Directed by: Clint Eastwood
Pale Rider, the first of Eastwood’s only two notable post-70s westerns, sets itself up to be a more comedic take on the same principles as the second of Eastward’s only two notable post-70s westerns, Unforgiven. In fact the comedic elements are played so straight that it’s hard to be sure they’re even intentional, although I’m fairly sure they are and I believe it to be a much better film if they are. Unfortunately though, Pale Rider, Eastwood’s 11th film as director, settles down into something more ordinary after the opening act.
The narrative fits the bill of an archetypal western; lawful community has problems with lawless rogues, mysterious man decides to help them, the lawful community are unsure about the man but eventually accept him, the mysterious man gives the community the strength and help they need to defeat the lawless rogues, they defeat the lawless rogues, and the mysterious man rides off into the sunset. The film’s strengths lie in its comical execution of the western’s long list of tropes. For example, when Eastwood first shows up in town to help a gold-miner in need, rather than the more conventional shoot-out, he opts for a wooden-sword fight as his method of disarmament. Or when one of members of the settlement are unsure of the morality of Eastwood, he steps out of the shadows and reveals himself to be the epitome of virtuousness, a preacher. This happens after the young girl, Megan (Sydney Penny), asks God to send her a miracle, intercut with Eastwood’s Preacher in silhouette.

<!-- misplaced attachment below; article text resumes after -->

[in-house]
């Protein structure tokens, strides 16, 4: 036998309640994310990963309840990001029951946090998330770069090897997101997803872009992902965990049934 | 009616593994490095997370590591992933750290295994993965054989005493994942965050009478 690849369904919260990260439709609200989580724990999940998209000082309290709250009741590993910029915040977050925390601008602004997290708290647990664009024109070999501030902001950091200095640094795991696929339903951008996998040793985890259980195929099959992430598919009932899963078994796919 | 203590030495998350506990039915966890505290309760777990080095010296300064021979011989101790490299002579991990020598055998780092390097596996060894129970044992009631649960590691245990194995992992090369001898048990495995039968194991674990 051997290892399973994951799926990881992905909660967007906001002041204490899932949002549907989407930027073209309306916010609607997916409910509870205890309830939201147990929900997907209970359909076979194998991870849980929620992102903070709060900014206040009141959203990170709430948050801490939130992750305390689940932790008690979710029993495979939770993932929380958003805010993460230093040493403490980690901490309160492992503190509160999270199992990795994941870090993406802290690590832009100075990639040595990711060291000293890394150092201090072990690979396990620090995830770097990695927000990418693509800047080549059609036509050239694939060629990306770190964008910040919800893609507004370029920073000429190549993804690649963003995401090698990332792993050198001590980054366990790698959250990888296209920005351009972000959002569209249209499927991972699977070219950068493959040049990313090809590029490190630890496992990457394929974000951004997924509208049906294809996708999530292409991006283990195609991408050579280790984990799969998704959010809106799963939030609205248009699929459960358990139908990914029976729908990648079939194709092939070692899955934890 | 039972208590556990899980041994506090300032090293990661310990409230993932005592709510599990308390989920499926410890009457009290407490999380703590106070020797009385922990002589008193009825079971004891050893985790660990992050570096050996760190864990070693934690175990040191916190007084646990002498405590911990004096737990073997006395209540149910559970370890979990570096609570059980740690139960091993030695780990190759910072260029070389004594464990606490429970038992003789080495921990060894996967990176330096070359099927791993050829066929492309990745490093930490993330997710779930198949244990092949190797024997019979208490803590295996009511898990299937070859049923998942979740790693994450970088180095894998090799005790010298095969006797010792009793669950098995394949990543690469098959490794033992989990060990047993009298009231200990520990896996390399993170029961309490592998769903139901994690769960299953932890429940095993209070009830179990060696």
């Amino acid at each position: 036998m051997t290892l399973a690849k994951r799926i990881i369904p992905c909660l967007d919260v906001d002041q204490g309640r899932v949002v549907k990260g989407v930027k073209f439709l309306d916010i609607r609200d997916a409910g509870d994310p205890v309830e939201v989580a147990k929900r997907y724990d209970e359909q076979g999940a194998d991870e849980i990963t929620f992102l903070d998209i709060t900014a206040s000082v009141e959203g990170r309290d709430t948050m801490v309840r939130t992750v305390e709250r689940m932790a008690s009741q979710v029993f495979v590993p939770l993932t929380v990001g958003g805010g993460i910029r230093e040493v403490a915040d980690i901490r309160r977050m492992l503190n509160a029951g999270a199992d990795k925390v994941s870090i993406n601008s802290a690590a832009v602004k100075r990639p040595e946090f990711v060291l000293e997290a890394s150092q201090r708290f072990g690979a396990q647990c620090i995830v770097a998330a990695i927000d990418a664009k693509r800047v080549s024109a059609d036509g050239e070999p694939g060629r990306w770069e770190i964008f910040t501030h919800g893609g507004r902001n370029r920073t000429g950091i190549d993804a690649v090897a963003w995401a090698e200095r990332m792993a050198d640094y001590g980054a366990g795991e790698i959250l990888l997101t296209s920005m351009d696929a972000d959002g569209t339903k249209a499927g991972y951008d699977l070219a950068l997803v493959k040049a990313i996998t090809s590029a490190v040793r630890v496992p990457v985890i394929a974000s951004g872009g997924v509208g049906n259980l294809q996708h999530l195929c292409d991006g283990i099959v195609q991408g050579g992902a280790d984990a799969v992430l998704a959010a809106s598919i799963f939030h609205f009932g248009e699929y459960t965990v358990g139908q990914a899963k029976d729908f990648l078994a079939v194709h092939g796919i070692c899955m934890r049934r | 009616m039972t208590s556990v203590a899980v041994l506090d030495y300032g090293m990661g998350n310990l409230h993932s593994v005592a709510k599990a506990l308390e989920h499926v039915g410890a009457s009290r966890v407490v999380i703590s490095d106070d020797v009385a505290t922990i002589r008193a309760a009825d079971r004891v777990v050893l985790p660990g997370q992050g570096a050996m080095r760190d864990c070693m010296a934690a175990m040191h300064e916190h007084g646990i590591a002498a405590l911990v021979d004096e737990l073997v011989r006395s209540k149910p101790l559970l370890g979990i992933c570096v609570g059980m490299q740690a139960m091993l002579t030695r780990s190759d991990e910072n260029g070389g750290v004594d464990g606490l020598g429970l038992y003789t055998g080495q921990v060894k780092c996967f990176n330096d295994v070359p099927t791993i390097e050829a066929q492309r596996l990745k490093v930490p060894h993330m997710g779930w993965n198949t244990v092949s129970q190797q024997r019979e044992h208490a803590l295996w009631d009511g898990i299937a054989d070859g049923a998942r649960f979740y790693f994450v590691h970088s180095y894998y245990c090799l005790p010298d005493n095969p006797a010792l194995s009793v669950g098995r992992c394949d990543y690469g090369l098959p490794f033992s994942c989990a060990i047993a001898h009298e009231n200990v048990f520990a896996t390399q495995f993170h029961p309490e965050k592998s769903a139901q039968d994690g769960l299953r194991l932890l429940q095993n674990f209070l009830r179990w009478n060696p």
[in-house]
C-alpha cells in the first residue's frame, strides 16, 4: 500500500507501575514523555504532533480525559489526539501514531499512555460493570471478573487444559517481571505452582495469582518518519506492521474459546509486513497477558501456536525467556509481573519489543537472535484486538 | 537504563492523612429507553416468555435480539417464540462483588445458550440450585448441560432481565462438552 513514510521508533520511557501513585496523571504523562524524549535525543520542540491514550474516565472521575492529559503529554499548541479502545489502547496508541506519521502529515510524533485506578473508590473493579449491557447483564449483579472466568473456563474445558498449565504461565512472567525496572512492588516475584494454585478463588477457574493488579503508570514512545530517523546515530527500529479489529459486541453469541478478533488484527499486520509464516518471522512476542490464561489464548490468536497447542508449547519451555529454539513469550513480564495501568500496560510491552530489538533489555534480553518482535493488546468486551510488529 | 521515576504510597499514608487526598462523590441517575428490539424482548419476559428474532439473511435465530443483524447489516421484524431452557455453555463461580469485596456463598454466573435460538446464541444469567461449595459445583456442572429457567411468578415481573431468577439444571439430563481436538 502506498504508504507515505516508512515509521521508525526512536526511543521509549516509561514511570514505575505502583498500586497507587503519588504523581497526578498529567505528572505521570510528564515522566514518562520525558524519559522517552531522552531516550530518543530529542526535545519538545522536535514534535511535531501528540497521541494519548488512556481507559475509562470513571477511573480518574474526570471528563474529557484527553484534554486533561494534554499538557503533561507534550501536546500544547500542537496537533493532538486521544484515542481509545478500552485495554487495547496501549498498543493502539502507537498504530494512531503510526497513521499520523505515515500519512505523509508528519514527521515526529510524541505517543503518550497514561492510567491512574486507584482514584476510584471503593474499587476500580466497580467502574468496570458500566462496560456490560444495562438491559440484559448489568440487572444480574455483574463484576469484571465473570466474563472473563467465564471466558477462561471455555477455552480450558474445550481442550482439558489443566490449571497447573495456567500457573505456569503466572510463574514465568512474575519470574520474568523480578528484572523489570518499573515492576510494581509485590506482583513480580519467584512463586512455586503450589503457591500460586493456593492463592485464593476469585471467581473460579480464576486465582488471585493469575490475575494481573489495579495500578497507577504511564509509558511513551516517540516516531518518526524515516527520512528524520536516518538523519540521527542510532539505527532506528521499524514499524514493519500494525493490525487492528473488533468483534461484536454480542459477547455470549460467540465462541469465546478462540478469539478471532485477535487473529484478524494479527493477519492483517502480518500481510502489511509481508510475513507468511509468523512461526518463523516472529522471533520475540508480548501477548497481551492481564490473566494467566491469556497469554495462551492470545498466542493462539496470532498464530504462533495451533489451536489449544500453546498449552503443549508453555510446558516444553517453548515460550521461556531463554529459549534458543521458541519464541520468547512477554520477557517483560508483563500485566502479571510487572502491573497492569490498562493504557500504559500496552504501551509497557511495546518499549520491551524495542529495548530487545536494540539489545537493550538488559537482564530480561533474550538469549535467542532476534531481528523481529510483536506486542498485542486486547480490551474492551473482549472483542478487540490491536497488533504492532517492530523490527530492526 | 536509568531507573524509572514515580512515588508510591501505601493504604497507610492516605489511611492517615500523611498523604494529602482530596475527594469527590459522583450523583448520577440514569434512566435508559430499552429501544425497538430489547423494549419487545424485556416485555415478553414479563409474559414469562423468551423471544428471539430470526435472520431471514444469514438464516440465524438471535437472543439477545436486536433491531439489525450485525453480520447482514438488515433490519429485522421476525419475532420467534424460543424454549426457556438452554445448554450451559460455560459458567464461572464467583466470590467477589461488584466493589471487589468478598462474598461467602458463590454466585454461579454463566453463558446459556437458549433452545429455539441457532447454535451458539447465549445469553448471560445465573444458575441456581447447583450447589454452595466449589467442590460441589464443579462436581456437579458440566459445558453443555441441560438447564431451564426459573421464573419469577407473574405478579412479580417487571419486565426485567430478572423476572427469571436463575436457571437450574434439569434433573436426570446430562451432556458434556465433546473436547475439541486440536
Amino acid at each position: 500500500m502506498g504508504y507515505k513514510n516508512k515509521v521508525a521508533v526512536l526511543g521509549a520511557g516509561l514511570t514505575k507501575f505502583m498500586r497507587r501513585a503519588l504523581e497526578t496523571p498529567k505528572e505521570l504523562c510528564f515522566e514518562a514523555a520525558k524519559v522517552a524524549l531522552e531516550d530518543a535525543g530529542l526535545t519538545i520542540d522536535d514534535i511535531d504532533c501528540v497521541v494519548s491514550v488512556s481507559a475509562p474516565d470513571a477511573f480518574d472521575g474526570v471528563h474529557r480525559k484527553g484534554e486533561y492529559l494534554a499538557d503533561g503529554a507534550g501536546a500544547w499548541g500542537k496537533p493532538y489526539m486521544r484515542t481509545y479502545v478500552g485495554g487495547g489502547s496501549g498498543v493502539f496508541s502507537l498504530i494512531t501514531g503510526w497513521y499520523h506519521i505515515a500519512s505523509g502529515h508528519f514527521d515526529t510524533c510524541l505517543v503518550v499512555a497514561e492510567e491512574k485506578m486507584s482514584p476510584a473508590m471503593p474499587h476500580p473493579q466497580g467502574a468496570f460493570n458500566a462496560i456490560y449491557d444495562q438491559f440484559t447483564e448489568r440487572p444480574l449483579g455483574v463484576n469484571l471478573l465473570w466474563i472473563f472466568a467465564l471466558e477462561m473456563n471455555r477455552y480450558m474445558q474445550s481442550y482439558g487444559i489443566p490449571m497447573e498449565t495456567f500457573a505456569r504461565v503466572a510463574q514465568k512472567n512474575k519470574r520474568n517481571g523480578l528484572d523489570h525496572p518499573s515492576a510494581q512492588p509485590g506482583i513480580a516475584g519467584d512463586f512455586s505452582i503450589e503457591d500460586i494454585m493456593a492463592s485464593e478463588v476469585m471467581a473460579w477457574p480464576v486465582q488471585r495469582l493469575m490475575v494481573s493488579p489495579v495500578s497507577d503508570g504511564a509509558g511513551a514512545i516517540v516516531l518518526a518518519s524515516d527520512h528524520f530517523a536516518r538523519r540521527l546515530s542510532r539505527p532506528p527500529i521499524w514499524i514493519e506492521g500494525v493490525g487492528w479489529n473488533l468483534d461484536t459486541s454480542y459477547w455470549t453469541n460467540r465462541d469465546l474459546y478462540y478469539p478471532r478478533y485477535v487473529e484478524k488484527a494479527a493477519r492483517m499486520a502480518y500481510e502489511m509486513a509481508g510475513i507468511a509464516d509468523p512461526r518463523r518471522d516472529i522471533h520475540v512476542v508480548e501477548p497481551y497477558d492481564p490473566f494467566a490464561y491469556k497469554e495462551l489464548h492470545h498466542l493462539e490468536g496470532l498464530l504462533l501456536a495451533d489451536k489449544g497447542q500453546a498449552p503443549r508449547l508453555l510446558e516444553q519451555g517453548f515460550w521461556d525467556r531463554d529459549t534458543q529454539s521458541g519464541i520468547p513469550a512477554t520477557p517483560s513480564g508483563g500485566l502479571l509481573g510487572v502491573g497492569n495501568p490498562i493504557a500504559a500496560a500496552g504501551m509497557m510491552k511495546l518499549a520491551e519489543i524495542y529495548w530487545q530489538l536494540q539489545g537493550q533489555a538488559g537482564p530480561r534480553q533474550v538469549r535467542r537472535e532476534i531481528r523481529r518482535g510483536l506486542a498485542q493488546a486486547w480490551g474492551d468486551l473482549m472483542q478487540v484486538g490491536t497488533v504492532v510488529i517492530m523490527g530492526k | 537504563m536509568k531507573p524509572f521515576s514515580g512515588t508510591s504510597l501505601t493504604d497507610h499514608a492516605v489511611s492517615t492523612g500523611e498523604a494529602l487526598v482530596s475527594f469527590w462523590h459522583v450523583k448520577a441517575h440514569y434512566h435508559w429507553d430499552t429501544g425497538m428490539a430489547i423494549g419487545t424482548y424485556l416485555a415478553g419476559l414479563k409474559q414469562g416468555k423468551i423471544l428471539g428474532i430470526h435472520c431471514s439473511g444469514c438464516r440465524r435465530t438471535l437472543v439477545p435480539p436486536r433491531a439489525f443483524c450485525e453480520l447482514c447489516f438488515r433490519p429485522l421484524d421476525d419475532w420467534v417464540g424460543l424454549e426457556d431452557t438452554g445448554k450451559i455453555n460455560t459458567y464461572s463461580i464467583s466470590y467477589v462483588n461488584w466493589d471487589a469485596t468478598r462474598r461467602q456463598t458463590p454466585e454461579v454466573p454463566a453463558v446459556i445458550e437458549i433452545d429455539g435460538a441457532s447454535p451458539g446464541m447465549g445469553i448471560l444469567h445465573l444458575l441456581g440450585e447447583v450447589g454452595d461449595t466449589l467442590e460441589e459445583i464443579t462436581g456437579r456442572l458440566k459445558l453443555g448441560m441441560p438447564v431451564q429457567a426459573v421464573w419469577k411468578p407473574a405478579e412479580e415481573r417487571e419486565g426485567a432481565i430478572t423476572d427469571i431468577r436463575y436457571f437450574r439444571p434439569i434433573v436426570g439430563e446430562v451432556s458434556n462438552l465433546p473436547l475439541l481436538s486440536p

It’s a cartoon parody of a western and, during the opening act, I enjoyed it. It’s a shame then that it didn’t continue in this fashion, instead becoming a more conventional spaghetti western. The plot took hold and instead of Richard Kiel smashing boulders with one swing of a hammer, we get a slightly awkward coming-of-age B-plot, eventually ending in a Leone-esque one-on-seven shoot-out that has been done better in other films. Even the best part of the shoot-out was the absurdity of Eastwood popping out of trough to take out a villain.
Perhaps I’m underselling the non-comedic aspects of the film which would ordinarily provide for an entertaining romp, but it could have been more. If only it could embraced it parodical edge, it would have made a great companion piece to Unforgiven in a double bill of post-modern westerns, only its effectiveness would be achieved through absurdist comedy rather than Unforgiven’s self-important self-reflection.
Rating – 58/100